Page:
She holds up a netted shopping bag and a tiny, wooden, pink, doll’s tray from an abandoned Newfoundland outport called Indian Burying Place on the Baie Verte Peninsula.

Killin loves forgotten history and the mystery of human and animal lives within it. She sees all her works as reliquaries marking an object’s  “dot on the timeline of infinity,” she says. “These are a bridge between the unknowable past and the unknowable future.”

Killin is also inspired by Victorian displays of curiosities and the idea of artifact. She uses black velvet to give heightened value to discarded bits of human and animal life.

Her series, The Fates, features three, velvet, gothic windows each holding a hand-built plaster form like a seed pod that is divided in half and pierced by a painted stick.

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The Fates: Lachesis the allotter, Genny Killin, velvet, plaster, wood, dye, wax.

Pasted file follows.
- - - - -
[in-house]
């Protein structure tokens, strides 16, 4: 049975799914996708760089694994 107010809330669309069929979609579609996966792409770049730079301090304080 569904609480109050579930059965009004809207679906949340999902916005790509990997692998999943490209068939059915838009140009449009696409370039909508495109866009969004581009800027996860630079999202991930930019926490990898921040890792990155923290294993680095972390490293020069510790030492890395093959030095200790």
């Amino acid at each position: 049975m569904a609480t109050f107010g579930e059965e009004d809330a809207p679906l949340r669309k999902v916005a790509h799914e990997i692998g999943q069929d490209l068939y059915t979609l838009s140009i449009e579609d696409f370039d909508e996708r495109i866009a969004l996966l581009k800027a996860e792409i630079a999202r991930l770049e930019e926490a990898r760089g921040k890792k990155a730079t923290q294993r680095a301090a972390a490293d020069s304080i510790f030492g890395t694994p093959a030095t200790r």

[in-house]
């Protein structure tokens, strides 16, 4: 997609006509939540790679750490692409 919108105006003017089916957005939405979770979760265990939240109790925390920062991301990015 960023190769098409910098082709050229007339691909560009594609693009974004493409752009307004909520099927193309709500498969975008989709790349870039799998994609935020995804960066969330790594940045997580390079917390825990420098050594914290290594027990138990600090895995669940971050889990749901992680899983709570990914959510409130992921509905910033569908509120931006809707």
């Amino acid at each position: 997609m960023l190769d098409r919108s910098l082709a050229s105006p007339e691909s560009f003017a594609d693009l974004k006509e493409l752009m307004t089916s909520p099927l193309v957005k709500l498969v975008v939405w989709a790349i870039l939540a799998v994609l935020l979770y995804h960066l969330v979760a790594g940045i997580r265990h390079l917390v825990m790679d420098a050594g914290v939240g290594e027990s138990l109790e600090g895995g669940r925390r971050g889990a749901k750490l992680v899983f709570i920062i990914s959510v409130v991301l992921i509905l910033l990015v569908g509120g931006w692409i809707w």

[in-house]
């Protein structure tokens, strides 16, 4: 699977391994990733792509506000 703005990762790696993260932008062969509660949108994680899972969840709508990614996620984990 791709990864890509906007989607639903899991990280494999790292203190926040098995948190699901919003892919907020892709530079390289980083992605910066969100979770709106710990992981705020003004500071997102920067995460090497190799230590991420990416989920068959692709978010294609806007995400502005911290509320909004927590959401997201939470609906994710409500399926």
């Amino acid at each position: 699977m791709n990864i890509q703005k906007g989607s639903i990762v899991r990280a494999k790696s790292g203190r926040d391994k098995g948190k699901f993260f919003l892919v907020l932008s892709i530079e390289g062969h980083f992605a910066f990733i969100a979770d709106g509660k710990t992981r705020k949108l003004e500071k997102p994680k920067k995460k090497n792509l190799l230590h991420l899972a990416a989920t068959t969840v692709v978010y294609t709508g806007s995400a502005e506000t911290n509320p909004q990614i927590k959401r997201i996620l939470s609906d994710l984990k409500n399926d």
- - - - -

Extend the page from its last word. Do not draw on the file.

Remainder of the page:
Raised a Catholic, she says these do refer to church windows. “I’ve been looking at that window shape my whole life. It has a very Catholic feel and it is like the burning heart of Jesus. That imagery has never left because it’s part of my growing up.”

However, she doesn’t intend these works — named for the Greek, weaving goddesses who allotted the span of an individual’s life —  to be religious. “It’s the mystery of the sacred, the seen and unseen. These are the hardest ones to talk about. They’re pretty romantic and poetic in that Gothic way.”

A graduate of the Nova Scotia College of Art and Design, Killin was a figurative painter before she took a break from artmaking to work in theatre and television, making and designing costumes and props, and doing set decoration.

At the Halifax CBC-TV props shop “we played with a lot of materials,” says Killin, “I would not have gotten here if I hadn’t been a props builder at CBC for 30 years and worked with Fred Allen. He was my mentor.

“I’ve also renovated a bunch of houses. I really like the malleability of plaster and the durability of it.”

After her job was eliminated due to CBC cutbacks, she went back to art but was having trouble finding a new path.

“I had this big, art breakthrough sitting on a rock on a kayaking trip. I love the abstract, formal shapes of rocks and trees and bones and I’ve always been interested in more abstracted shapes but I was finding it hard and I got this idea of doing textured, layered things out of paper but that was too fiddly.